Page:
When teenagers think of turning 17, many probably think about getting their license, their first car and who they are taking to prom.
When Jacob Tucci looks back at being 17, he’s reminded of the year he entered the foster care system.
“It’s hard to think that I entered the foster care system so late,” Jacob says, “because there are other kids that enter the foster care system at such a young age, but I don’t think there’s a right time to have that happen.”
Entering the system is a hard enough experience, but for Jacob it came at a particularly trying time. Not only had he lost contact with his older sister who was always there for him but also he had recently lost his grandmother. “It was really hard because I thought my grandparents were more parents to me than my regular parents,” Jacob says.
Rather than letting the neglect and abuse of his past hold him back, Jacob used it as motivation to push himself to reach new levels of success. He took full advantage of the services offered to teens in foster care, such as the New Jersey Foster Care (NJFC) Scholars Program and the Summer Housing Internship Program (SHIP). While living in a group home, he sought out mentors who taught him valuable life skills that he never learned from his parents.
“Coming out of the foster care system can be hard because you don’t know who to talk to or who you can go to, but… there are a lot of mentors and a lot of people willing to help and help nurture a student,” he says.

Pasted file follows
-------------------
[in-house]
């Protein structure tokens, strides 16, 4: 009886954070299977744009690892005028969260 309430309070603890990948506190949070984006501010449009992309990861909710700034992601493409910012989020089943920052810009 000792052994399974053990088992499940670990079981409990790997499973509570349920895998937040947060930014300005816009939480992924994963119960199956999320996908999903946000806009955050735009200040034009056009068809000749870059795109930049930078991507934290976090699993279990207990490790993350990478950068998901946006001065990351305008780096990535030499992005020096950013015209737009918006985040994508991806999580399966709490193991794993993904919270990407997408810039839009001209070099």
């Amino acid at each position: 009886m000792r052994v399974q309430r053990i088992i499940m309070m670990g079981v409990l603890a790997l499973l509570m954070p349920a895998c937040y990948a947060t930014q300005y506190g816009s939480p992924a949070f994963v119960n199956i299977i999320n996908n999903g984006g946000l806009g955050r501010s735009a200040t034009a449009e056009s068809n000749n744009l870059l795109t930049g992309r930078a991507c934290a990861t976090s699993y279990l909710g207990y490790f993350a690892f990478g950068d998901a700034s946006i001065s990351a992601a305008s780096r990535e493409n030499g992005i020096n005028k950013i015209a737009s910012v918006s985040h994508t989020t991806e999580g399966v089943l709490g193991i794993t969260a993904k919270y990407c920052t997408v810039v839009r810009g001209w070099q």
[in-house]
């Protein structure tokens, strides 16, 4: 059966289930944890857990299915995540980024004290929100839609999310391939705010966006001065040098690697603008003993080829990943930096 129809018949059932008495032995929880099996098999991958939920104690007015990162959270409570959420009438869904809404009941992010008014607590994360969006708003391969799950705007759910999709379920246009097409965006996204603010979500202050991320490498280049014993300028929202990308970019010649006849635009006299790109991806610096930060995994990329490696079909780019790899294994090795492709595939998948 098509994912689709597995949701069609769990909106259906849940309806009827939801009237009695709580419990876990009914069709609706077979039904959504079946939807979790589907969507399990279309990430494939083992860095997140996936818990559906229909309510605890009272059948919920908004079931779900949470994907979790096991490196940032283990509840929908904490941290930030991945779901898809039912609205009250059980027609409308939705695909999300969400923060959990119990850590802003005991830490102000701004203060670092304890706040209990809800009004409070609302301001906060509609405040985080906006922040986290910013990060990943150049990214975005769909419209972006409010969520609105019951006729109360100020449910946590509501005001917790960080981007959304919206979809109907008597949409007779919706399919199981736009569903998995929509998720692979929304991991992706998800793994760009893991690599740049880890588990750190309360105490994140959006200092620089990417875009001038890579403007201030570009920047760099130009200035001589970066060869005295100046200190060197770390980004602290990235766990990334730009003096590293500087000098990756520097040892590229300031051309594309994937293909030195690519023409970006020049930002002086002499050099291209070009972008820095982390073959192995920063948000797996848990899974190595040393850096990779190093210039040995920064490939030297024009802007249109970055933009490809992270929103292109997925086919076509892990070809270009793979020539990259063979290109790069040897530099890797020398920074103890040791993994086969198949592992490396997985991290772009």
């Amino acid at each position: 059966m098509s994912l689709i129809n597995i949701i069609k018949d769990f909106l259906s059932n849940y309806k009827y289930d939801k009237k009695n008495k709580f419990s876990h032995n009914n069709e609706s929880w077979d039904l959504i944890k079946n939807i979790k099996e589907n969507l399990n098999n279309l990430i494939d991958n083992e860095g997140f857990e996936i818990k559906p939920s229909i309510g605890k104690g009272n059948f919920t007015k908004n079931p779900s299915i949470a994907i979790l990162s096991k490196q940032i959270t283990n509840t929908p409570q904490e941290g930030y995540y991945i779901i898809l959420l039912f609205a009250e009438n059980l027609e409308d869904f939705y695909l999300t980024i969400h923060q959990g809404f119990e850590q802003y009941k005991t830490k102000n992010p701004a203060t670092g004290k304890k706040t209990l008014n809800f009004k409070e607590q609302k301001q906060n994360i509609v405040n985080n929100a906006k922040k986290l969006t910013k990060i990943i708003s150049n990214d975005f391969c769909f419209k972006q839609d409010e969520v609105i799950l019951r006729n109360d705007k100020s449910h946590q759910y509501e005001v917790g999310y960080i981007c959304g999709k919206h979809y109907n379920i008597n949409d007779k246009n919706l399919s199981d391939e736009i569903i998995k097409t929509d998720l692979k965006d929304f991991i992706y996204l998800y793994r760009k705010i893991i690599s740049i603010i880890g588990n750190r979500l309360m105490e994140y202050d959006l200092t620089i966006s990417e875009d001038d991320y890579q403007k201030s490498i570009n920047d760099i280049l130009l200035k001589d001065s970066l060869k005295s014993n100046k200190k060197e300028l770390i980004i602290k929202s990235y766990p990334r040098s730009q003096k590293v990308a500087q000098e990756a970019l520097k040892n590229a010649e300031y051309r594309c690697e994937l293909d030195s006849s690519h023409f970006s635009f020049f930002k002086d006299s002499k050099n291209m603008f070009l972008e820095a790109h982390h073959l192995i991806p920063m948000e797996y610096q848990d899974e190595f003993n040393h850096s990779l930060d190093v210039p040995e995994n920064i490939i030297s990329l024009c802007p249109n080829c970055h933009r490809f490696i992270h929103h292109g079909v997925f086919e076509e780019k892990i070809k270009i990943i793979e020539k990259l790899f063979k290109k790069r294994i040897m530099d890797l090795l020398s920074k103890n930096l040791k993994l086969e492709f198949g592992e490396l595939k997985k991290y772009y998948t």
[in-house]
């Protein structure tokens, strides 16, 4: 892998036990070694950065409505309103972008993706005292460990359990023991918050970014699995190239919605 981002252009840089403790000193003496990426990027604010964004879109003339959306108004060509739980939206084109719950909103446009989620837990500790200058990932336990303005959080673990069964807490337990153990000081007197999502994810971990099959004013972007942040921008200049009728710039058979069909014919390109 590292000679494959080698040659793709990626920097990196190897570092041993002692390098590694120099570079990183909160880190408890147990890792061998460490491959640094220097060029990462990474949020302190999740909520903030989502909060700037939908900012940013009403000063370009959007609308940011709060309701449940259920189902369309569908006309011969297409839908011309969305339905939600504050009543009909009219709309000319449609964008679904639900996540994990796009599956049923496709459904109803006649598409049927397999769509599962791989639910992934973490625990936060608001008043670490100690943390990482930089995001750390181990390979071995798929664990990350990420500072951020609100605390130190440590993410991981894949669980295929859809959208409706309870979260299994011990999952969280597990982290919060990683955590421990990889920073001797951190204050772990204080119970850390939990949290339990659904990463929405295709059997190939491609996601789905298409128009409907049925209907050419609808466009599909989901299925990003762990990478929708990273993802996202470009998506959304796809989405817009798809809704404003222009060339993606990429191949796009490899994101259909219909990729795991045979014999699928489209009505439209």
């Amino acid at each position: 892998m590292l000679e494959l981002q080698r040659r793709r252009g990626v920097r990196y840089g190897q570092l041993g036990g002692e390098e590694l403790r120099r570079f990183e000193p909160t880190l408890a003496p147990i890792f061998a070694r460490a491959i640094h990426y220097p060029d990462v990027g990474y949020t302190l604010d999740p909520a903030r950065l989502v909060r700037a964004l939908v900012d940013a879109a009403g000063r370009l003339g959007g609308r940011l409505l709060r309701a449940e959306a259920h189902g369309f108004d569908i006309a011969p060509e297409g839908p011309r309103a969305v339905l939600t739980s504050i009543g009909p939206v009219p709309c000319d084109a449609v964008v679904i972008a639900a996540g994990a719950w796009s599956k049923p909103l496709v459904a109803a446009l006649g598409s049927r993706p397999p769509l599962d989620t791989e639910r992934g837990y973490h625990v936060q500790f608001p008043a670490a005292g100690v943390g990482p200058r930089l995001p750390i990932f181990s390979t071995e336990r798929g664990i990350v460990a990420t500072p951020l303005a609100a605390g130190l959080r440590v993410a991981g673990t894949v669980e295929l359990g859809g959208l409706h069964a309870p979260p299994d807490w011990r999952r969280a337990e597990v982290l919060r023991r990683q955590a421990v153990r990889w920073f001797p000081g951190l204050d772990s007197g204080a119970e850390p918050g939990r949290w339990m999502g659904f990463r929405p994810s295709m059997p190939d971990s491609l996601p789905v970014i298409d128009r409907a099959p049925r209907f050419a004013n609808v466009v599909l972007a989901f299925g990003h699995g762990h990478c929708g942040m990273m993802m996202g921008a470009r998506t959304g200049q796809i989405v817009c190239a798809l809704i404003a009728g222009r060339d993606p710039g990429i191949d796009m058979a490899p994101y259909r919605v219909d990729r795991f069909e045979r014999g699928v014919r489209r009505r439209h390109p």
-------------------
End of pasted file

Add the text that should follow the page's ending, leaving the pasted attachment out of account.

With guidance from his mentors and the NJFC Scholars Program, Jacob decided he wanted to join the small percentage of foster children who obtain a college degree. Currently enrolled with Rutgers University in Camden, he’s pursuing a degree in theater. For Jacob, theater is not only a passion but also an escape. “I’ve always felt like I love to sing and dance and act,” he says, “It puts me in a place where I can just be myself.”
When Jacob isn’t studying or performing, he works at a local Starbucks, a job that he enjoys very much. “I love going to work,” he says, “because I like to put smiles on people’s faces.”
When he manages to find free time, Jacob is often in Rutgers’ piano room making others smile through the power of music. He uses this time to discover new musical patterns and to calm his mind from the rigors of the college workload.
With all that Jacob’s experienced, he maintains a positive outlook on life that’s evident as soon as you start talking to him.
“I was robbed of my childhood, which isn’t fair for anyone to have to go through” Jacob said. “But now I’m strong and I have all these people helping me…I feel like foster care really helped me transition into college.”
When he first entered the foster care system, he often had flashbacks to life at home that led to many sleepless nights.
“But I just know that I’m here now and I’m safe, there’s nothing going bad and I’ll make sure nothing goes bad. I have some of the memories that still haunt me, but you know I’m here and I’m in the present.”
It was Jacob’s willingness to strive and advice from his mentors that helped him move past his troubled childhood and mold him into an example for those in foster care to follow. He has a job that he loves and he’s on his way to earning a degree that he’s truly passionate about.
This Foster Success Spotlight was written using interview questions answered directly by Jacob Tucci.